I've been selling some of my nicer stuff at a charity home consignment store. They keep 50% of the selling price and donate it to an outreach council that helps people in our community. I feel good about that.

The stuff that isn't worth pricing, I donate to a church thrift shop that does a really good job helping people in the community.

I don't keep any records for tax purposes.


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RE: Where to get rid of STUFF

When I decided to get rid of my dining room, I had a complete dining room set (including china and buffet) to get rid of. I gave the table, chairs and china to the animal shelter. They have a booth in the antique mall where they sell stuff and keep the proceeds.
All clothing goes to the church 'closet'. They have food and clothing give aways monthly.


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RE: Where to get rid of STUFF

rjvt, declare amnesty with clutter. You don't need to find the perfect recipients for your cast-offs. Just throw it all in the trash. If you leave it visible at the curb, passersby may take some of it,good for you and them. But the rest will end up in a landfill. It's a one-time thing, you're not exactly a serial killer. Just say goodye to it. Having the clutter gone is the best thing for you and your family. I've tried Goodwill and Salvation Army pickups, but they are very picky about what they'll take. I called them once when I had a lot of furniture to donate, they only took three pieces, and wouldn't take anything electrical (no lamps or sewing machines)or with fabric or cane.


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RE: Where to get rid of STUFF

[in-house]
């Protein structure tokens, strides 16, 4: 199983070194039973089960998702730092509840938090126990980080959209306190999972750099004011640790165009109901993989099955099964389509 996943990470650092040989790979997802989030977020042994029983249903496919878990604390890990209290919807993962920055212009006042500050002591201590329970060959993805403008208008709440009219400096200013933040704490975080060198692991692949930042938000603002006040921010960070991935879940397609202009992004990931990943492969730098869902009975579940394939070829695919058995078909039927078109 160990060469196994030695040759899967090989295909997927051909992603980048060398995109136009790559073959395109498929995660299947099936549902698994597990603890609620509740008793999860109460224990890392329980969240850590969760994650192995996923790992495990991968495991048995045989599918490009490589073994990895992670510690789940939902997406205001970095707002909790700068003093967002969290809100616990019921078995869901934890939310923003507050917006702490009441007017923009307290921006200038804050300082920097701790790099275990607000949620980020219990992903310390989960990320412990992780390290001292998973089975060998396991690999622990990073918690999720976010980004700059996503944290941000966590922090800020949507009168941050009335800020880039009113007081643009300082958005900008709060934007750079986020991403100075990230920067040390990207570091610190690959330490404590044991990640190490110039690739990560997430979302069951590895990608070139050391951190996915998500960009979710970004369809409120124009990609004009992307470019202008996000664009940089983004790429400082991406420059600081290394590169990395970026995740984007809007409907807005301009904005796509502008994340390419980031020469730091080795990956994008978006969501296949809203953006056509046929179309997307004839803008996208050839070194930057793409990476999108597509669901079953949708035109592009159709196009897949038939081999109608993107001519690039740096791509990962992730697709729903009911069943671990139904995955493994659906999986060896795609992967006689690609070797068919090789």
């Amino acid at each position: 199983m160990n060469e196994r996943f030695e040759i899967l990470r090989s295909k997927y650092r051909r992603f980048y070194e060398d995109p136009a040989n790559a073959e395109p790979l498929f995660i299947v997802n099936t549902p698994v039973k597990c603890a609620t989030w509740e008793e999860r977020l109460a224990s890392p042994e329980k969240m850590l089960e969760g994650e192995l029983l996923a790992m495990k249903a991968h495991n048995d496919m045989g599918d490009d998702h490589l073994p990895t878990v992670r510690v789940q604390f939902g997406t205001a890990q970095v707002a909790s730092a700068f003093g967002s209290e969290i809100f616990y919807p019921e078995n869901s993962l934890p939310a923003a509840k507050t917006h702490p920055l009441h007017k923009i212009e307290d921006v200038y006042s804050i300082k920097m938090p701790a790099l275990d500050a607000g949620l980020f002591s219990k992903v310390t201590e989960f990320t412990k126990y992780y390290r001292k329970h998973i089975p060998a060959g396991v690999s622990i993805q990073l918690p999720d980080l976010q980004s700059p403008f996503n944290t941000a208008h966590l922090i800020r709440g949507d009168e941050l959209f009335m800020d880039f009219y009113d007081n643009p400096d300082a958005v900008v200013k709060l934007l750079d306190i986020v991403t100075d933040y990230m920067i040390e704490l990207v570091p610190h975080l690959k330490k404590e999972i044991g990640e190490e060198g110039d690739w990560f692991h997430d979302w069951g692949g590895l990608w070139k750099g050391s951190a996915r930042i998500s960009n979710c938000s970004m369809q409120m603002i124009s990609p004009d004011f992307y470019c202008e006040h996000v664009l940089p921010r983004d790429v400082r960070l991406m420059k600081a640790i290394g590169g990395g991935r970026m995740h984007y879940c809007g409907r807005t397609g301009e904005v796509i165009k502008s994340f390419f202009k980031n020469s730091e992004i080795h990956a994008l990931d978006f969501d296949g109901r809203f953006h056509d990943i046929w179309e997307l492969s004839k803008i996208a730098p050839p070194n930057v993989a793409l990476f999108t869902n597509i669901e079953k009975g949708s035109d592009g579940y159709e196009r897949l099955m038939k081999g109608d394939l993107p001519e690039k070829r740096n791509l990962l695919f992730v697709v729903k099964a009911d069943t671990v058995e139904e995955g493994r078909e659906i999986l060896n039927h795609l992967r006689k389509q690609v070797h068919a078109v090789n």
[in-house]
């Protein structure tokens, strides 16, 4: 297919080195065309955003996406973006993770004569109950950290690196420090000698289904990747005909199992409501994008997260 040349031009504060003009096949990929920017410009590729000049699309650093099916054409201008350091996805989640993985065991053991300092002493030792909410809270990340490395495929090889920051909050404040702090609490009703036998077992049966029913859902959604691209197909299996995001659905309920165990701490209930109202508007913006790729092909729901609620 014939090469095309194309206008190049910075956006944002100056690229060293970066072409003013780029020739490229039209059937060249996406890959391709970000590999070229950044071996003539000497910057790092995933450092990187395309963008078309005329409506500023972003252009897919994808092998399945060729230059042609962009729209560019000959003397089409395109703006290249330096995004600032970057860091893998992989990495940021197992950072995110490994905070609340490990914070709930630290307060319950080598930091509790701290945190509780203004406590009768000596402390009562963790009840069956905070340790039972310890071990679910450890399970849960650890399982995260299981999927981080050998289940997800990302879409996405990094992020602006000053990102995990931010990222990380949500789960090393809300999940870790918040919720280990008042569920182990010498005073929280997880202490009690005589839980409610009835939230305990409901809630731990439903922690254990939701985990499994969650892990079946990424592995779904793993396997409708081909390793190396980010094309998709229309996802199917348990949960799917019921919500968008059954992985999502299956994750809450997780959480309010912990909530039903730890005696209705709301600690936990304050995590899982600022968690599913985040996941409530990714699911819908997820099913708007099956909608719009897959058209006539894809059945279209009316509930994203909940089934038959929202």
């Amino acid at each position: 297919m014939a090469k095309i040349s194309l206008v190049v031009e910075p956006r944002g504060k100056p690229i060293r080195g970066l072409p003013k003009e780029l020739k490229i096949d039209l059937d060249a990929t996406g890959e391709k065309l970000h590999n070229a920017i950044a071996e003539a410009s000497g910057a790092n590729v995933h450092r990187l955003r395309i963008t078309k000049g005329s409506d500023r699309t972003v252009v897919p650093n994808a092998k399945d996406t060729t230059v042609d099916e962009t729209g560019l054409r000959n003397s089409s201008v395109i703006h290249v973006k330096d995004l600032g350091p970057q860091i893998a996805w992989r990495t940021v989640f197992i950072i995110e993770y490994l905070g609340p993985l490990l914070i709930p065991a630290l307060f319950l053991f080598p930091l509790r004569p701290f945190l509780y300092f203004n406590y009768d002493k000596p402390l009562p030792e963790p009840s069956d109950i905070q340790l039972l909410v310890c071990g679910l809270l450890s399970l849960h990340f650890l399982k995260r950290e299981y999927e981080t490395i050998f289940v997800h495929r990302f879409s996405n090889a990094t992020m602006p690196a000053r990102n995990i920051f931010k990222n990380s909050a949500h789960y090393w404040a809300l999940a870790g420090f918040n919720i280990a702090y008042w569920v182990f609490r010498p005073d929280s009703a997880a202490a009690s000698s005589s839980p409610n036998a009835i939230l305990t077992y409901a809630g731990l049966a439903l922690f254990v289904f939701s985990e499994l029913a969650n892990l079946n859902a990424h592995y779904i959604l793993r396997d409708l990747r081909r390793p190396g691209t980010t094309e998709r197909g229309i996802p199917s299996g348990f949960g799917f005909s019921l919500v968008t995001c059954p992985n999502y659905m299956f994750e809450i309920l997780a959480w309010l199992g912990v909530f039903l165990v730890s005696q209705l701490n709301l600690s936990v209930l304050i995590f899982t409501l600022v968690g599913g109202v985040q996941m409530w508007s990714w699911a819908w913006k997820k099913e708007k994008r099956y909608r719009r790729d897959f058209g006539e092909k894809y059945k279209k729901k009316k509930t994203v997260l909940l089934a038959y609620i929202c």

I usually put it on freecycle and when someone inquires I will put it outside by the garage for them to pick up. When I have had many things that I wanted gone that day I put an ad on freecycle for free garage sale. Within 30 minutes everything on my driveway was gone.

Once in a while I will sell a few things on craigslist.

Sometimes I will drop off things at GW.


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RE: Where to get rid of STUFF

Habitat ReStore is an excellent place to donate all of those extras that you have leftover from remodeling like paint, doors, windows, shingles, etc. I made my wood floor guy leave the extra adhesives and leftovers and donated those too.

During my move last year, I put a lot of big stuff out by the curb like beds, big plastic outdoor toys, metal garage shelves, etc. You have to put a 'free' sign on it, but people will take it.

My area has thrift stores other than Goodwill and the Salvation Army. I like to donate to them because they aren't so picky and they will reduce prices on a regular basis until the stuff sales.


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RE: Where to get rid of STUFF

Jannie, You bring up a good point. Many of us feel guilty if we don't insure that our stuff goes to good homes. That may contribute to the clutter and confusion that we have in our own homes. It is tough to just let go of things unless we've been good stewards of our resources and sent them to people who will love and take care of them.

I finally got to a point where I would gather up a group of things I didn't need or want and then call several younger family members to shop my freebie pile. Anything they didn't take went directly to the thrift store immediately thereafter.